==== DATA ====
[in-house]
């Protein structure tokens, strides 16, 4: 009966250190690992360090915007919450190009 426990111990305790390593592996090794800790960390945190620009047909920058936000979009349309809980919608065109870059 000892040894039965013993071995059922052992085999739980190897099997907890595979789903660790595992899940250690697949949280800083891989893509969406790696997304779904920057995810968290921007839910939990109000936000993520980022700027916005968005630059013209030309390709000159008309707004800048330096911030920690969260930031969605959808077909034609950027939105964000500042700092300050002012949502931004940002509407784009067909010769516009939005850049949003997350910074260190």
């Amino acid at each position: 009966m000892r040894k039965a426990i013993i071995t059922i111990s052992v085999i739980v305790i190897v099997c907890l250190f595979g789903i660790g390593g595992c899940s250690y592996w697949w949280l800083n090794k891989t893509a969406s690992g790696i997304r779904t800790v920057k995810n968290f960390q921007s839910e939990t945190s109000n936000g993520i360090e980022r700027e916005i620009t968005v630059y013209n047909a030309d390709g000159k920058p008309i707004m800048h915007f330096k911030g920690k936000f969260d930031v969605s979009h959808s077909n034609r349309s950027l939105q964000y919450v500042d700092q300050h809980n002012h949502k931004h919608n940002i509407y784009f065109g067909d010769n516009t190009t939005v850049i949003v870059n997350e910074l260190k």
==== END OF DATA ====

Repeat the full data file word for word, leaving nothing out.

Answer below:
[in-house]
């Protein structure tokens, strides 16, 4: 009966250190690992360090915007919450190009 426990111990305790390593592996090794800790960390945190620009047909920058936000979009349309809980919608065109870059 000892040894039965013993071995059922052992085999739980190897099997907890595979789903660790595992899940250690697949949280800083891989893509969406790696997304779904920057995810968290921007839910939990109000936000993520980022700027916005968005630059013209030309390709000159008309707004800048330096911030920690969260930031969605959808077909034609950027939105964000500042700092300050002012949502931004940002509407784009067909010769516009939005850049949003997350910074260190």
């Amino acid at each position: 009966m000892r040894k039965a426990i013993i071995t059922i111990s052992v085999i739980v305790i190897v099997c907890l250190f595979g789903i660790g390593g595992c899940s250690y592996w697949w949280l800083n090794k891989t893509a969406s690992g790696i997304r779904t800790v920057k995810n968290f960390q921007s839910e939990t945190s109000n936000g993520i360090e980022r700027e916005i620009t968005v630059y013209n047909a030309d390709g000159k920058p008309i707004m800048h915007f330096k911030g920690k936000f969260d930031v969605s979009h959808s077909n034609r349309s950027l939105q964000y919450v500042d700092q300050h809980n002012h949502k931004h919608n940002i509407y784009f065109g067909d010769n516009t190009t939005v850049i949003v870059n997350e910074l260190k």